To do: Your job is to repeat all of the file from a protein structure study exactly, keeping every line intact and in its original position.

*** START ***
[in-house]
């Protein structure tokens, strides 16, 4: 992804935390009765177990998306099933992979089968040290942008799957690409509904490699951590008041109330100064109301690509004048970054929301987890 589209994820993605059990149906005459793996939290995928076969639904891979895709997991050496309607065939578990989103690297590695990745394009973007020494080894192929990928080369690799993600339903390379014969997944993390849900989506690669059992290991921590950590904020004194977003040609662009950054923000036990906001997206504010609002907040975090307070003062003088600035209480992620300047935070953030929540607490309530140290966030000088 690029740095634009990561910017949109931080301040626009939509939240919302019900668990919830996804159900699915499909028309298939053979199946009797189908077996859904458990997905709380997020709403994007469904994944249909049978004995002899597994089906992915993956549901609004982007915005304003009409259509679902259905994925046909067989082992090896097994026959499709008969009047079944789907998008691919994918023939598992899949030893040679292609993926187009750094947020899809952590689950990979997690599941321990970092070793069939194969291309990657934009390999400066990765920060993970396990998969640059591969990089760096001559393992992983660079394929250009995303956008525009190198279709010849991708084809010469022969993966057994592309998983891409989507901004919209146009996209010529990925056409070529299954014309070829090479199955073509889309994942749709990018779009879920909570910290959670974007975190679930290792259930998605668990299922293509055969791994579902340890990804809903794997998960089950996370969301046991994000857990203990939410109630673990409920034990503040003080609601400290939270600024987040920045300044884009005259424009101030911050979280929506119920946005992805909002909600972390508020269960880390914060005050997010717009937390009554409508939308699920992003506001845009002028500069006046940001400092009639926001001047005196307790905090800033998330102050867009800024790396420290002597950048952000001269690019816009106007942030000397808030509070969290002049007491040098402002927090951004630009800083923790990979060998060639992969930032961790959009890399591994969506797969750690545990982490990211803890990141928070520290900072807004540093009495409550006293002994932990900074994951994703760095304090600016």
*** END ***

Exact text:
[in-house]
């Protein structure tokens, strides 16, 4: 992804935390009765177990998306099933992979089968040290942008799957690409509904490699951590008041109330100064109301690509004048970054929301987890 589209994820993605059990149906005459793996939290995928076969639904891979895709997991050496309607065939578990989103690297590695990745394009973007020494080894192929990928080369690799993600339903390379014969997944993390849900989506690669059992290991921590950590904020004194977003040609662009950054923000036990906001997206504010609002907040975090307070003062003088600035209480992620300047935070953030929540607490309530140290966030000088 690029740095634009990561910017949109931080301040626009939509939240919302019900668990919830996804159900699915499909028309298939053979199946009797189908077996859904458990997905709380997020709403994007469904994944249909049978004995002899597994089906992915993956549901609004982007915005304003009409259509679902259905994925046909067989082992090896097994026959499709008969009047079944789907998008691919994918023939598992899949030893040679292609993926187009750094947020899809952590689950990979997690599941321990970092070793069939194969291309990657934009390999400066990765920060993970396990998969640059591969990089760096001559393992992983660079394929250009995303956008525009190198279709010849991708084809010469022969993966057994592309998983891409989507901004919209146009996209010529990925056409070529299954014309070829090479199955073509889309994942749709990018779009879920909570910290959670974007975190679930290792259930998605668990299922293509055969791994579902340890990804809903794997998960089950996370969301046991994000857990203990939410109630673990409920034990503040003080609601400290939270600024987040920045300044884009005259424009101030911050979280929506119920946005992805909002909600972390508020269960880390914060005050997010717009937390009554409508939308699920992003506001845009002028500069006046940001400092009639926001001047005196307790905090800033998330102050867009800024790396420290002597950048952000001269690019816009106007942030000397808030509070969290002049007491040098402002927090951004630009800083923790990979060998060639992969930032961790959009890399591994969506797969750690545990982490990211803890990141928070520290900072807004540093009495409550006293002994932990900074994951994703760095304090600016």